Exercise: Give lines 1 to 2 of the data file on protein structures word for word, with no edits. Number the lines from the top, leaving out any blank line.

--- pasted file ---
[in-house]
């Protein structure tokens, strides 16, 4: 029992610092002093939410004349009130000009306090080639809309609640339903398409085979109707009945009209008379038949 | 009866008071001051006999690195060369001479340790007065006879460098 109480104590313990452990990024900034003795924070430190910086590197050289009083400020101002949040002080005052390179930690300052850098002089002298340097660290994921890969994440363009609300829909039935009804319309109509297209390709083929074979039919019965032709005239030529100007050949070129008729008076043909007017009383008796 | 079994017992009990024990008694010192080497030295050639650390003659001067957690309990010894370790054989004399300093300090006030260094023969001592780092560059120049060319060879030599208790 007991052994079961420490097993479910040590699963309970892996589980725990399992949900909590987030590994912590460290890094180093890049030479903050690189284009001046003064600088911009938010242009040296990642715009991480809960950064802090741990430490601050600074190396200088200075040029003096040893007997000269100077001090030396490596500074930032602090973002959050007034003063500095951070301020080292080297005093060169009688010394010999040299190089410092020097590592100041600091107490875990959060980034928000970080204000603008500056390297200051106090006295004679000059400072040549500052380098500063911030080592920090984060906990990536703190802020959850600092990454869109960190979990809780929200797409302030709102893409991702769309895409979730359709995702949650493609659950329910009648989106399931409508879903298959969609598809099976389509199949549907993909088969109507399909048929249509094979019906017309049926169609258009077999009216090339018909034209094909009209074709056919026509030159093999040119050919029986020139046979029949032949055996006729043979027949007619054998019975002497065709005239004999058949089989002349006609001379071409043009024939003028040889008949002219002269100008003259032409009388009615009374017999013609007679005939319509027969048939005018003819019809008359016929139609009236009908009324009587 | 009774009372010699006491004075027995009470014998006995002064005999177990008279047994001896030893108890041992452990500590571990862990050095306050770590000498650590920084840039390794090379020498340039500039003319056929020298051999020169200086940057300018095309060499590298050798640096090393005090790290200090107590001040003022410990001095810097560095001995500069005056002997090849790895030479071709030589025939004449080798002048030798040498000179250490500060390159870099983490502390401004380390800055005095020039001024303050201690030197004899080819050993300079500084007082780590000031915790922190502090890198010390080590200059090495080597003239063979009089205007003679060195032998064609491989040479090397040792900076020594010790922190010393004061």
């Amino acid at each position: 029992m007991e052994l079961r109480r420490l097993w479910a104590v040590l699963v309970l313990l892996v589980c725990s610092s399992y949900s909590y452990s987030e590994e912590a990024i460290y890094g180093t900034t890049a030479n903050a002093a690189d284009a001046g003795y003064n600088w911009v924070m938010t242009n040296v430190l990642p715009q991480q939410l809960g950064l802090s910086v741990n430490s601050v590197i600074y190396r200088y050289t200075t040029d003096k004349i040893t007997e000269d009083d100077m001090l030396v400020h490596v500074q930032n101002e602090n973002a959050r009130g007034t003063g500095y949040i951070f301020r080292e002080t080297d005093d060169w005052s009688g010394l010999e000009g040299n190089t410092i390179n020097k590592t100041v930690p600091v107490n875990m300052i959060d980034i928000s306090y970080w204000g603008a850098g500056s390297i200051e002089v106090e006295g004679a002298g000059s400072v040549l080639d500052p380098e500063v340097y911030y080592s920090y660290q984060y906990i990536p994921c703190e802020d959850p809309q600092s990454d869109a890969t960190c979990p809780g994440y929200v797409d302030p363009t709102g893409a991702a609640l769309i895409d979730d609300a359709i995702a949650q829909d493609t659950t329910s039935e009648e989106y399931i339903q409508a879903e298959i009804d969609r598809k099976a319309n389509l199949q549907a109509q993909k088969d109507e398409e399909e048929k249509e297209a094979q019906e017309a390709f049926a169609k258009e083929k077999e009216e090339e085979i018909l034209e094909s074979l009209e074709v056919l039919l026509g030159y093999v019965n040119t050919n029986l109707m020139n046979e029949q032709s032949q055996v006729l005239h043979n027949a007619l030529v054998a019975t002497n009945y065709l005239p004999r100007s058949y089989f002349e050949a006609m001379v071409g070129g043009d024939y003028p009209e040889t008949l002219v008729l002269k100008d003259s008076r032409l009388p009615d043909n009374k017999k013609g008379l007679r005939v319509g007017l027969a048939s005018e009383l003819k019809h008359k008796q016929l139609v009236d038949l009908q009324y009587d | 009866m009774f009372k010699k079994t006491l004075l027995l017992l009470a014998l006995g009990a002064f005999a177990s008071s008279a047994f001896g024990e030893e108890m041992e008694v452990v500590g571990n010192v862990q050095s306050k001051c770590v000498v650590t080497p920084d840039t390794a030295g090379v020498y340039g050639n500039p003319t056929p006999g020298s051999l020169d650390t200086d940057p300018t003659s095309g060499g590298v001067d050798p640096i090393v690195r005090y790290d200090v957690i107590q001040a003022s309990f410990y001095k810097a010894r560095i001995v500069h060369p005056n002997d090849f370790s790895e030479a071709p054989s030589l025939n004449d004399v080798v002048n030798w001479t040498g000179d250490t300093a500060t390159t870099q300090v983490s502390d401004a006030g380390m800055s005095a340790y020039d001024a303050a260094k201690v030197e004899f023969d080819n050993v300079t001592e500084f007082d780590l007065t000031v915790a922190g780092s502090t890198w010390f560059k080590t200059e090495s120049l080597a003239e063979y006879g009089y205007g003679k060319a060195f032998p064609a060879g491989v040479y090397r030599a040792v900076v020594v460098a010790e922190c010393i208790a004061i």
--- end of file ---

[in-house]
């Protein structure tokens, strides 16, 4: 029992610092002093939410004349009130000009306090080639809309609640339903398409085979109707009945009209008379038949 | 009866008071001051006999690195060369001479340790007065006879460098 109480104590313990452990990024900034003795924070430190910086590197050289009083400020101002949040002080005052390179930690300052850098002089002298340097660290994921890969994440363009609300829909039935009804319309109509297209390709083929074979039919019965032709005239030529100007050949070129008729008076043909007017009383008796 | 079994017992009990024990008694010192080497030295050639650390003659001067957690309990010894370790054989004399300093300090006030260094023969001592780092560059120049060319060879030599208790 007991052994079961420490097993479910040590699963309970892996589980725990399992949900909590987030590994912590460290890094180093890049030479903050690189284009001046003064600088911009938010242009040296990642715009991480809960950064802090741990430490601050600074190396200088200075040029003096040893007997000269100077001090030396490596500074930032602090973002959050007034003063500095951070301020080292080297005093060169009688010394010999040299190089410092020097590592100041600091107490875990959060980034928000970080204000603008500056390297200051106090006295004679000059400072040549500052380098500063911030080592920090984060906990990536703190802020959850600092990454869109960190979990809780929200797409302030709102893409991702769309895409979730359709995702949650493609659950329910009648989106399931409508879903298959969609598809099976389509199949549907993909088969109507399909048929249509094979019906017309049926169609258009077999009216090339018909034209094909009209074709056919026509030159093999040119050919029986020139046979029949032949055996006729043979027949007619054998019975002497065709005239004999058949089989002349006609001379071409043009024939003028040889008949002219002269100008003259032409009388009615009374017999013609007679005939319509027969048939005018003819019809008359016929139609009236009908009324009587 | 009774009372010699006491004075027995009470014998006995002064005999177990008279047994001896030893108890041992452990500590571990862990050095306050770590000498650590920084840039390794090379020498340039500039003319056929020298051999020169200086940057300018095309060499590298050798640096090393005090790290200090107590001040003022410990001095810097560095001995500069005056002997090849790895030479071709030589025939004449080798002048030798040498000179250490500060390159870099983490502390401004380390800055005095020039001024303050201690030197004899080819050993300079500084007082780590000031915790922190502090890198010390080590200059090495080597003239063979009089205007003679060195032998064609491989040479090397040792900076020594010790922190010393004061």